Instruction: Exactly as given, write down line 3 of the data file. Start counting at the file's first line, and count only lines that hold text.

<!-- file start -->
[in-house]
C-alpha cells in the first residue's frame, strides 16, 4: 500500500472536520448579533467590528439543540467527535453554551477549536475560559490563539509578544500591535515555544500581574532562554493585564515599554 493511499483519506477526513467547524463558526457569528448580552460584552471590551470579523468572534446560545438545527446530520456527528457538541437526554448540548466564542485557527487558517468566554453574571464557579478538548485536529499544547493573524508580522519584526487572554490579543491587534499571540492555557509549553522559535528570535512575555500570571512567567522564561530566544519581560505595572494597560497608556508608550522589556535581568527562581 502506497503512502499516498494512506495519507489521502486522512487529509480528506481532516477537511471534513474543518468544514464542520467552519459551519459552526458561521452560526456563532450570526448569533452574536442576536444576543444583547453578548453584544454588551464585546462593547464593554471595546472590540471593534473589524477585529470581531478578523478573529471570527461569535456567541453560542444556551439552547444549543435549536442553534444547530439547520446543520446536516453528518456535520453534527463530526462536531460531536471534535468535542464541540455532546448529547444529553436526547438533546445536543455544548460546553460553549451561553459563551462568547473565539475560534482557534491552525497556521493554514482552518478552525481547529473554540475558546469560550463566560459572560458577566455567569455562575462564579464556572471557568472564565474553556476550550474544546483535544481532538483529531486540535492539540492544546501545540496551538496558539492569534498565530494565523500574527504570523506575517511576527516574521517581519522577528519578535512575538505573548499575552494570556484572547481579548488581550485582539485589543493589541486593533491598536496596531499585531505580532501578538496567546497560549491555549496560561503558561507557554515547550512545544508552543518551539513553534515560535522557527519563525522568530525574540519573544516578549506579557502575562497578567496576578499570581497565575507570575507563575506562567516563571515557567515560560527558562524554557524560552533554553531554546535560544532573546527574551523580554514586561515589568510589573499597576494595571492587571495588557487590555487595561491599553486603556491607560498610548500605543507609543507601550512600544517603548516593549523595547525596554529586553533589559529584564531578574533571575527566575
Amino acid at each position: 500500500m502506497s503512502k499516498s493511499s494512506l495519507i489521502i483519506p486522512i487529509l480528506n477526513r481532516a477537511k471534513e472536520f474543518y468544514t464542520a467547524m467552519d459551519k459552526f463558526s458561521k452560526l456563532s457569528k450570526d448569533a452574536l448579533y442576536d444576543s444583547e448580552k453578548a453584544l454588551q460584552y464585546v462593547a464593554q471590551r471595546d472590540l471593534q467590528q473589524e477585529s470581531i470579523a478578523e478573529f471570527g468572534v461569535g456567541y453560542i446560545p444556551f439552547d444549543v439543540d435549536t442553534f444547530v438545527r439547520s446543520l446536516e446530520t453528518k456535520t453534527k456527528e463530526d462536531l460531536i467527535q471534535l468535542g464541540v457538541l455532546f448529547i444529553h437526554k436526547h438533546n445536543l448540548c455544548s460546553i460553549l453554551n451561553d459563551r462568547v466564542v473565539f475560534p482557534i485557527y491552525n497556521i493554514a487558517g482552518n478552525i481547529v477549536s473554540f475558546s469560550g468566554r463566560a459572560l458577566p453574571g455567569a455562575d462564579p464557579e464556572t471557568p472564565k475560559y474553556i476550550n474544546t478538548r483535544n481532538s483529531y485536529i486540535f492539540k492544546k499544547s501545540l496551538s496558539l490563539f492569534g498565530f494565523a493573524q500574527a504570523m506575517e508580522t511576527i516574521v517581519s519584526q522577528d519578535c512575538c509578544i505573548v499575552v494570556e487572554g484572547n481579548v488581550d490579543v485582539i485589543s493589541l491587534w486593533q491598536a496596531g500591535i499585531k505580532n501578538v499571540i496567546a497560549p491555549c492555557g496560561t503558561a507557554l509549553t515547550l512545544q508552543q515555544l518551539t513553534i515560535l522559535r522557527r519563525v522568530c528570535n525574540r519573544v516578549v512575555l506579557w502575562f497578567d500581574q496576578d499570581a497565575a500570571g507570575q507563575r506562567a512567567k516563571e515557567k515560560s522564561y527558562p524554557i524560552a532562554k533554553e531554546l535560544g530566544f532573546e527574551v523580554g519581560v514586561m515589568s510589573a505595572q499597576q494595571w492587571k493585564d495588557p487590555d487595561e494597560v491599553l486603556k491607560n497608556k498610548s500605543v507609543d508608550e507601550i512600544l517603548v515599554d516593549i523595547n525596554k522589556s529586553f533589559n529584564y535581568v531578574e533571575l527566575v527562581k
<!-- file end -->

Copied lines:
Amino acid at each position: 500500500m502506497s503512502k499516498s493511499s494512506l495519507i489521502i483519506p486522512i487529509l480528506n477526513r481532516a477537511k471534513e472536520f474543518y468544514t464542520a467547524m467552519d459551519k459552526f463558526s458561521k452560526l456563532s457569528k450570526d448569533a452574536l448579533y442576536d444576543s444583547e448580552k453578548a453584544l454588551q460584552y464585546v462593547a464593554q471590551r471595546d472590540l471593534q467590528q473589524e477585529s470581531i470579523a478578523e478573529f471570527g468572534v461569535g456567541y453560542i446560545p444556551f439552547d444549543v439543540d435549536t442553534f444547530v438545527r439547520s446543520l446536516e446530520t453528518k456535520t453534527k456527528e463530526d462536531l460531536i467527535q471534535l468535542g464541540v457538541l455532546f448529547i444529553h437526554k436526547h438533546n445536543l448540548c455544548s460546553i460553549l453554551n451561553d459563551r462568547v466564542v473565539f475560534p482557534i485557527y491552525n497556521i493554514a487558517g482552518n478552525i481547529v477549536s473554540f475558546s469560550g468566554r463566560a459572560l458577566p453574571g455567569a455562575d462564579p464557579e464556572t471557568p472564565k475560559y474553556i476550550n474544546t478538548r483535544n481532538s483529531y485536529i486540535f492539540k492544546k499544547s501545540l496551538s496558539l490563539f492569534g498565530f494565523a493573524q500574527a504570523m506575517e508580522t511576527i516574521v517581519s519584526q522577528d519578535c512575538c509578544i505573548v499575552v494570556e487572554g484572547n481579548v488581550d490579543v485582539i485589543s493589541l491587534w486593533q491598536a496596531g500591535i499585531k505580532n501578538v499571540i496567546a497560549p491555549c492555557g496560561t503558561a507557554l509549553t515547550l512545544q508552543q515555544l518551539t513553534i515560535l522559535r522557527r519563525v522568530c528570535n525574540r519573544v516578549v512575555l506579557w502575562f497578567d500581574q496576578d499570581a497565575a500570571g507570575q507563575r506562567a512567567k516563571e515557567k515560560s522564561y527558562p524554557i524560552a532562554k533554553e531554546l535560544g530566544f532573546e527574551v523580554g519581560v514586561m515589568s510589573a505595572q499597576q494595571w492587571k493585564d495588557p487590555d487595561e494597560v491599553l486603556k491607560n497608556k498610548s500605543v507609543d508608550e507601550i512600544l517603548v515599554d516593549i523595547n525596554k522589556s529586553f533589559n529584564y535581568v531578574e533571575l527566575v527562581k